Genesis 11 returns to a narrative where the world of man has not yet scattered across the earth into the nations, tribes, and languages described in chapter 10. Chapter 10's focus was broad and looking far into the future, many generations from the end of the flood. The actual division of nations, as described in the Bible, hadn't happened until after humanity was divided by language and scattered across the globe. This event happens here, in chapter 11, at the Tower of Babel.
One of the most famous Bible stories is that of the Tower of Babel; the story of the tower that would reach into heaven, but could not be completed because God had the workers speak different languages from one moment to another. This caused them to be unable to understand each other, and therefore, unable to work with each other. With this language confusion, Nimrod was punished for his pride, thinking that he could build a tower that could reach the domain of God: Heaven. Therefore, you could – somewhat philosophically – say that the profession of translation is rooted in the failure of the construction of the Tower of Babel. After all, translators suddenly had a lot of work to do. The reality is – as so often – a bit more complicated. In his book Babel’s Courtyard, Salomon Kroonenberg shows that the exact opposite happened during the construction of the Tower of Babel. Several clay tablets with inscriptions from Mesopotamia, the region around Babel, show that different languages were already being spoken in the region before the construction of the tower. The construction actually caused people to start speaking the same language; Aramaic. Nevertheless, speaking the same language is no guarantee for success. Good communication is and remains difficult, even for the modern man with all his electronic devices. Even when everyone speaks the same language, a Babylonian confusion of tongues is always close at hand. This is a phenomenon translators also regularly have to deal with. When inspecting a text to be translated, the problem of sentences being open to interpretation often occurs. You think you know what the writer means, but it could also mean something else entirely. What also occurs frequently in translation is that sentences become grammatically inconsistent. Another source of confusion. In such cases, it is important that the translator first finds out what is really meant by requesting information from the client. If after the translation, the sentences are grammatically correct and there are no more ambiguities, the translator can be proud of a job well done, having produced a text that is better than the original. Therefore, translation is much more than just converting words into another language. Translators are also communication experts, language restorers, and warriors against Babylonian confusion of tongues. With or without language problems, the construction of the Tower of Babel didn’t work out. The part that was actually built was completely torn down by the troops of Alexander the Great.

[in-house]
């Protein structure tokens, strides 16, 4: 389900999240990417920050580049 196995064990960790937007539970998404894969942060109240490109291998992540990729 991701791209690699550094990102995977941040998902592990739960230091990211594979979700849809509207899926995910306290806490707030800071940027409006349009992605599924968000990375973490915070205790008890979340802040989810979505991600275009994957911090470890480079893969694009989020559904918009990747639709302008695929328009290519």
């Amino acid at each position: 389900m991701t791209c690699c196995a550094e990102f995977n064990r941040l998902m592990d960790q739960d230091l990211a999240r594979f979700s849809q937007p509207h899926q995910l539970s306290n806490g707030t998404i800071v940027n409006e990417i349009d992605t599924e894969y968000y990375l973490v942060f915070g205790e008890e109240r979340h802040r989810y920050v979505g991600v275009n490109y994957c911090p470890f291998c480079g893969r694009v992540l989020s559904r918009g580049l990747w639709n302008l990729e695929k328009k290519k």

Verse one highlights a particular condition of mankind which is not in and of itself evil: “… and the whole earth used the same language and the same words” (Genesis 11:1). We would assume since mankind came from a common ancestor, namely Noah, that all men spoke a common language.114 Moses began the account of the confusion of languages by drawing our attention to this fact.
Now there is nothing wrong with a common language. It is not evil, nor is it the cause of evil. Communication was greatly enhanced by it. It facilitated community life and was the foundation for unity. Potentially, a common language could have drawn men and women together in the worship and work of God. Practically, it was perverted to promote disobedience and unbelief. God’s gift of language, like other gifts of His grace, was misused. Sinful man cannot do anything but misappropriate God’s gifts of grace.
Our attention is thus drawn to the fact of common knowledge, not because we would be unaware of it, but because it was the occasion for the evil that followed. Also, it was the condition that God changed in order to prevent this evil which men conspired to achieve.